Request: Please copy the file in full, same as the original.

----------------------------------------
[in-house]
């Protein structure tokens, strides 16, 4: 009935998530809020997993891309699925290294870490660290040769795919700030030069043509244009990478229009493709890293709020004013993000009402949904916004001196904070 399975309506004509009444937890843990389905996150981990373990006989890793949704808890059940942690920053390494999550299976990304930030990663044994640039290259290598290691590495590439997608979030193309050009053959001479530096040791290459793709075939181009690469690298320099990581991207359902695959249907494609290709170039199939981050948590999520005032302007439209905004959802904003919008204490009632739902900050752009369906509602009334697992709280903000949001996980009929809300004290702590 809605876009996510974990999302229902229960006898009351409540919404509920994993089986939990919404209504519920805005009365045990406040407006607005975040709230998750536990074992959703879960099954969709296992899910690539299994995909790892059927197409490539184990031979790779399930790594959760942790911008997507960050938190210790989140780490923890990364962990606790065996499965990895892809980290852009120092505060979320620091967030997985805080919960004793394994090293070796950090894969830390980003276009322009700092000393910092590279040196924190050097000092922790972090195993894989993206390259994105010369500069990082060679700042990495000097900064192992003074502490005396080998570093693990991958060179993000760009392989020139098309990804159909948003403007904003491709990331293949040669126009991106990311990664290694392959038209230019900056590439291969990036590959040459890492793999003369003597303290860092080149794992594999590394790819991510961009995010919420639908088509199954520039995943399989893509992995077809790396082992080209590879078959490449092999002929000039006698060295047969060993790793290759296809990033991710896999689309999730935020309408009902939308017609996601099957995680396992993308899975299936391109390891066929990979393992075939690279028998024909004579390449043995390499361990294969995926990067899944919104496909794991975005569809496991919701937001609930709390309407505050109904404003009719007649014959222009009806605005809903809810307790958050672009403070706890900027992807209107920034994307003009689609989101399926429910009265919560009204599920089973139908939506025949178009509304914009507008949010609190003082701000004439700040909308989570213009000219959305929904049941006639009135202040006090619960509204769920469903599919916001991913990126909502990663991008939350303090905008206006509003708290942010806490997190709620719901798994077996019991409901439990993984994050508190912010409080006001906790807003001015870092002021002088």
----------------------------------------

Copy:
[in-house]
């Protein structure tokens, strides 16, 4: 009935998530809020997993891309699925290294870490660290040769795919700030030069043509244009990478229009493709890293709020004013993000009402949904916004001196904070 399975309506004509009444937890843990389905996150981990373990006989890793949704808890059940942690920053390494999550299976990304930030990663044994640039290259290598290691590495590439997608979030193309050009053959001479530096040791290459793709075939181009690469690298320099990581991207359902695959249907494609290709170039199939981050948590999520005032302007439209905004959802904003919008204490009632739902900050752009369906509602009334697992709280903000949001996980009929809300004290702590 809605876009996510974990999302229902229960006898009351409540919404509920994993089986939990919404209504519920805005009365045990406040407006607005975040709230998750536990074992959703879960099954969709296992899910690539299994995909790892059927197409490539184990031979790779399930790594959760942790911008997507960050938190210790989140780490923890990364962990606790065996499965990895892809980290852009120092505060979320620091967030997985805080919960004793394994090293070796950090894969830390980003276009322009700092000393910092590279040196924190050097000092922790972090195993894989993206390259994105010369500069990082060679700042990495000097900064192992003074502490005396080998570093693990991958060179993000760009392989020139098309990804159909948003403007904003491709990331293949040669126009991106990311990664290694392959038209230019900056590439291969990036590959040459890492793999003369003597303290860092080149794992594999590394790819991510961009995010919420639908088509199954520039995943399989893509992995077809790396082992080209590879078959490449092999002929000039006698060295047969060993790793290759296809990033991710896999689309999730935020309408009902939308017609996601099957995680396992993308899975299936391109390891066929990979393992075939690279028998024909004579390449043995390499361990294969995926990067899944919104496909794991975005569809496991919701937001609930709390309407505050109904404003009719007649014959222009009806605005809903809810307790958050672009403070706890900027992807209107920034994307003009689609989101399926429910009265919560009204599920089973139908939506025949178009509304914009507008949010609190003082701000004439700040909308989570213009000219959305929904049941006639009135202040006090619960509204769920469903599919916001991913990126909502990663991008939350303090905008206006509003708290942010806490997190709620719901798994077996019991409901439990993984994050508190912010409080006001906790807003001015870092002021002088």